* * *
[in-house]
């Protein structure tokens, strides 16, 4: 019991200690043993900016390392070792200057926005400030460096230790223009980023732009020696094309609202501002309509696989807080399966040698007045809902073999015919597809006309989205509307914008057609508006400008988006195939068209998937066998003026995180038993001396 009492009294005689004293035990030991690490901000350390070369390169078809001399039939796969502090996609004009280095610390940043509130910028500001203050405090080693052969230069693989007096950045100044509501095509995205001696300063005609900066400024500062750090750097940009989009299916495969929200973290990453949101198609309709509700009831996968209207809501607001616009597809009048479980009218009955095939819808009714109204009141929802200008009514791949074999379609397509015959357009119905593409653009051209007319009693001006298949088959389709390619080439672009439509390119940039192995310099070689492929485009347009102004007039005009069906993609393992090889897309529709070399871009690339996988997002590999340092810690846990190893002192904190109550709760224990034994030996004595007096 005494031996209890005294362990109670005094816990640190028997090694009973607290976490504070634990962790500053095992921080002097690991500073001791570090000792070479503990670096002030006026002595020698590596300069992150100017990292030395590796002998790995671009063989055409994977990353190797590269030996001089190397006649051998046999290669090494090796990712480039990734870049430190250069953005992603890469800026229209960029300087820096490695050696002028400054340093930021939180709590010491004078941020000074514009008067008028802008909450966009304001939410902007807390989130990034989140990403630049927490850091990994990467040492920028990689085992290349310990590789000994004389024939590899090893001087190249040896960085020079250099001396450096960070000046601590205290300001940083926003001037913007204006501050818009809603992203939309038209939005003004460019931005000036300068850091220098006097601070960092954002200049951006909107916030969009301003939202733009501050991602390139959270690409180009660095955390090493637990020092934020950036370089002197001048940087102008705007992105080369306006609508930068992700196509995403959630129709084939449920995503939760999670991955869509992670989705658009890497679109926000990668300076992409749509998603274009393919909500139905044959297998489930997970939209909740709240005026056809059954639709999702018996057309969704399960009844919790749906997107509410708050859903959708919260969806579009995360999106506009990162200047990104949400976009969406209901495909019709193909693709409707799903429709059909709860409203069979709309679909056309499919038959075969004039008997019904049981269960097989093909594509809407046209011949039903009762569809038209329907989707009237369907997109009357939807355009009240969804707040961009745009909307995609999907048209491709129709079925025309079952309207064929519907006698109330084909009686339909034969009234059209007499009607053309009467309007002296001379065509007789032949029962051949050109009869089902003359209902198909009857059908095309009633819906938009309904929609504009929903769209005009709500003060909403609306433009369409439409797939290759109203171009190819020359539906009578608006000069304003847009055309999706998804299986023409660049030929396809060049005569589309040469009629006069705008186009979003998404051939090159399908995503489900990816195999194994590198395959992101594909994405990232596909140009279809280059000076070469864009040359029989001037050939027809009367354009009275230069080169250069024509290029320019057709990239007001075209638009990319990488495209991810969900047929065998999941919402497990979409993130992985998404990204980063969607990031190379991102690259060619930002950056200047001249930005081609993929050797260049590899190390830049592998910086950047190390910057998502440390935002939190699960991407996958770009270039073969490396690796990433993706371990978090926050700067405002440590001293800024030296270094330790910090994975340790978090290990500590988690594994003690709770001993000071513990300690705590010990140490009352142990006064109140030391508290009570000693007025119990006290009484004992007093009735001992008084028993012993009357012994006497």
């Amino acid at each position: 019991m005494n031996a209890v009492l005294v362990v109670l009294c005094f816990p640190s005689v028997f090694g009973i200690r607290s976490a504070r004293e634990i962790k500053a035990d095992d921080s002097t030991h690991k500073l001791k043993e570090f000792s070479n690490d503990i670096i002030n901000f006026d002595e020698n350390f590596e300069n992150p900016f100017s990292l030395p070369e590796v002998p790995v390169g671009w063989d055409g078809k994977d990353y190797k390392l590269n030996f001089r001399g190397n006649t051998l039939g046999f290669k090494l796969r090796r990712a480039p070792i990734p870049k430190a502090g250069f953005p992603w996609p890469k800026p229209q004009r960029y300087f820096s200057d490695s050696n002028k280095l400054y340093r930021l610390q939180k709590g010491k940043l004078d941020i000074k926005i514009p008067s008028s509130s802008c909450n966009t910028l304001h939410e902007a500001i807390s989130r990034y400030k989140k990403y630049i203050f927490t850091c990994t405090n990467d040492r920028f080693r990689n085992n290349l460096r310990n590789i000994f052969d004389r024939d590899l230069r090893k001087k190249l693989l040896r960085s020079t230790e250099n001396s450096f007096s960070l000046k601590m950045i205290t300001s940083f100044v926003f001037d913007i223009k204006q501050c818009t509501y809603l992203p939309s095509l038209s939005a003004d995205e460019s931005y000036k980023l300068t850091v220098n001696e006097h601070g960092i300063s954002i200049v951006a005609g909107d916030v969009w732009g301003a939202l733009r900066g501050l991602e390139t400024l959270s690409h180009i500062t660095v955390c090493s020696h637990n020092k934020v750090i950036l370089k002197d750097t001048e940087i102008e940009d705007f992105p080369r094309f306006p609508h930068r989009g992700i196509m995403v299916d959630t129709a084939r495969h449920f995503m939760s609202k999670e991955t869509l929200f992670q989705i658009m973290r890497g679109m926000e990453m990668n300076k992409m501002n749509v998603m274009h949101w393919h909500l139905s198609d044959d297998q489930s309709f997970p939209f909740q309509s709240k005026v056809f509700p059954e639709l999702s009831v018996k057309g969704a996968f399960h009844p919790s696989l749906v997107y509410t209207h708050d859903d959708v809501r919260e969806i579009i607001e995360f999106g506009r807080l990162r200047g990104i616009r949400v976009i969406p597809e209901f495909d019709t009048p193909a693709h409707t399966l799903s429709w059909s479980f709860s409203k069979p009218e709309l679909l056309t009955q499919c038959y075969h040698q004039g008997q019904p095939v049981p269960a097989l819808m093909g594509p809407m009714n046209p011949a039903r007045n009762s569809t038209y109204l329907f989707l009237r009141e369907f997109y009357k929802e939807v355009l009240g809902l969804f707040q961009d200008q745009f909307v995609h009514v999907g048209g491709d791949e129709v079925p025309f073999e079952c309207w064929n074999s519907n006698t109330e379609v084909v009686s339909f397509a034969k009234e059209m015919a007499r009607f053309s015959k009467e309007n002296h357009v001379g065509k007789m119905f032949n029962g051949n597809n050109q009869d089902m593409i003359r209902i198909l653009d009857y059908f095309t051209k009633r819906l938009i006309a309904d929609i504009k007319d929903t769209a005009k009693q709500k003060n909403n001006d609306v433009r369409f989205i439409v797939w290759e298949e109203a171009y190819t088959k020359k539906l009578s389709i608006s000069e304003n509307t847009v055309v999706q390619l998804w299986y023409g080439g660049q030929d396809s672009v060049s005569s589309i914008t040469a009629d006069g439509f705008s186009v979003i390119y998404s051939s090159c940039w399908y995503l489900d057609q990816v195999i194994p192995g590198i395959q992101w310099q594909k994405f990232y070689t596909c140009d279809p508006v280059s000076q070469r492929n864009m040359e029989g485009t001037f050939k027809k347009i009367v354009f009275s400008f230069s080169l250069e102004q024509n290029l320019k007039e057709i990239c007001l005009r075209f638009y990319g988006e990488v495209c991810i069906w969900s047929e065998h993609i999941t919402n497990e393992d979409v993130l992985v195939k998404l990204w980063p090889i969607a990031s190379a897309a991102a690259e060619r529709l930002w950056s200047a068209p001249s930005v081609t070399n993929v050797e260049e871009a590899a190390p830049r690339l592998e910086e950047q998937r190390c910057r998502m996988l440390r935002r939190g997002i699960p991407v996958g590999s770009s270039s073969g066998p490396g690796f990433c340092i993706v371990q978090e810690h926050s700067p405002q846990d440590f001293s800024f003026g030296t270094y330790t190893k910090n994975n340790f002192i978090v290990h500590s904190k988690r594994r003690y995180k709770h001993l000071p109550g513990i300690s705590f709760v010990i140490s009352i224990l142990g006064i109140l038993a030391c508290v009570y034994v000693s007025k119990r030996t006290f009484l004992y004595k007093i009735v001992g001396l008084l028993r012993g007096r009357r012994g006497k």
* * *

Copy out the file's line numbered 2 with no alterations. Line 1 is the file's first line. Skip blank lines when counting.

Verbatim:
């Protein structure tokens, strides 16, 4: 019991200690043993900016390392070792200057926005400030460096230790223009980023732009020696094309609202501002309509696989807080399966040698007045809902073999015919597809006309989205509307914008057609508006400008988006195939068209998937066998003026995180038993001396 009492009294005689004293035990030991690490901000350390070369390169078809001399039939796969502090996609004009280095610390940043509130910028500001203050405090080693052969230069693989007096950045100044509501095509995205001696300063005609900066400024500062750090750097940009989009299916495969929200973290990453949101198609309709509700009831996968209207809501607001616009597809009048479980009218009955095939819808009714109204009141929802200008009514791949074999379609397509015959357009119905593409653009051209007319009693001006298949088959389709390619080439672009439509390119940039192995310099070689492929485009347009102004007039005009069906993609393992090889897309529709070399871009690339996988997002590999340092810690846990190893002192904190109550709760224990034994030996004595007096 005494031996209890005294362990109670005094816990640190028997090694009973607290976490504070634990962790500053095992921080002097690991500073001791570090000792070479503990670096002030006026002595020698590596300069992150100017990292030395590796002998790995671009063989055409994977990353190797590269030996001089190397006649051998046999290669090494090796990712480039990734870049430190250069953005992603890469800026229209960029300087820096490695050696002028400054340093930021939180709590010491004078941020000074514009008067008028802008909450966009304001939410902007807390989130990034989140990403630049927490850091990994990467040492920028990689085992290349310990590789000994004389024939590899090893001087190249040896960085020079250099001396450096960070000046601590205290300001940083926003001037913007204006501050818009809603992203939309038209939005003004460019931005000036300068850091220098006097601070960092954002200049951006909107916030969009301003939202733009501050991602390139959270690409180009660095955390090493637990020092934020950036370089002197001048940087102008705007992105080369306006609508930068992700196509995403959630129709084939449920995503939760999670991955869509992670989705658009890497679109926000990668300076992409749509998603274009393919909500139905044959297998489930997970939209909740709240005026056809059954639709999702018996057309969704399960009844919790749906997107509410708050859903959708919260969806579009995360999106506009990162200047990104949400976009969406209901495909019709193909693709409707799903429709059909709860409203069979709309679909056309499919038959075969004039008997019904049981269960097989093909594509809407046209011949039903009762569809038209329907989707009237369907997109009357939807355009009240969804707040961009745009909307995609999907048209491709129709079925025309079952309207064929519907006698109330084909009686339909034969009234059209007499009607053309009467309007002296001379065509007789032949029962051949050109009869089902003359209902198909009857059908095309009633819906938009309904929609504009929903769209005009709500003060909403609306433009369409439409797939290759109203171009190819020359539906009578608006000069304003847009055309999706998804299986023409660049030929396809060049005569589309040469009629006069705008186009979003998404051939090159399908995503489900990816195999194994590198395959992101594909994405990232596909140009279809280059000076070469864009040359029989001037050939027809009367354009009275230069080169250069024509290029320019057709990239007001075209638009990319990488495209991810969900047929065998999941919402497990979409993130992985998404990204980063969607990031190379991102690259060619930002950056200047001249930005081609993929050797260049590899190390830049592998910086950047190390910057998502440390935002939190699960991407996958770009270039073969490396690796990433993706371990978090926050700067405002440590001293800024030296270094330790910090994975340790978090290990500590988690594994003690709770001993000071513990300690705590010990140490009352142990006064109140030391508290009570000693007025119990006290009484004992007093009735001992008084028993012993009357012994006497």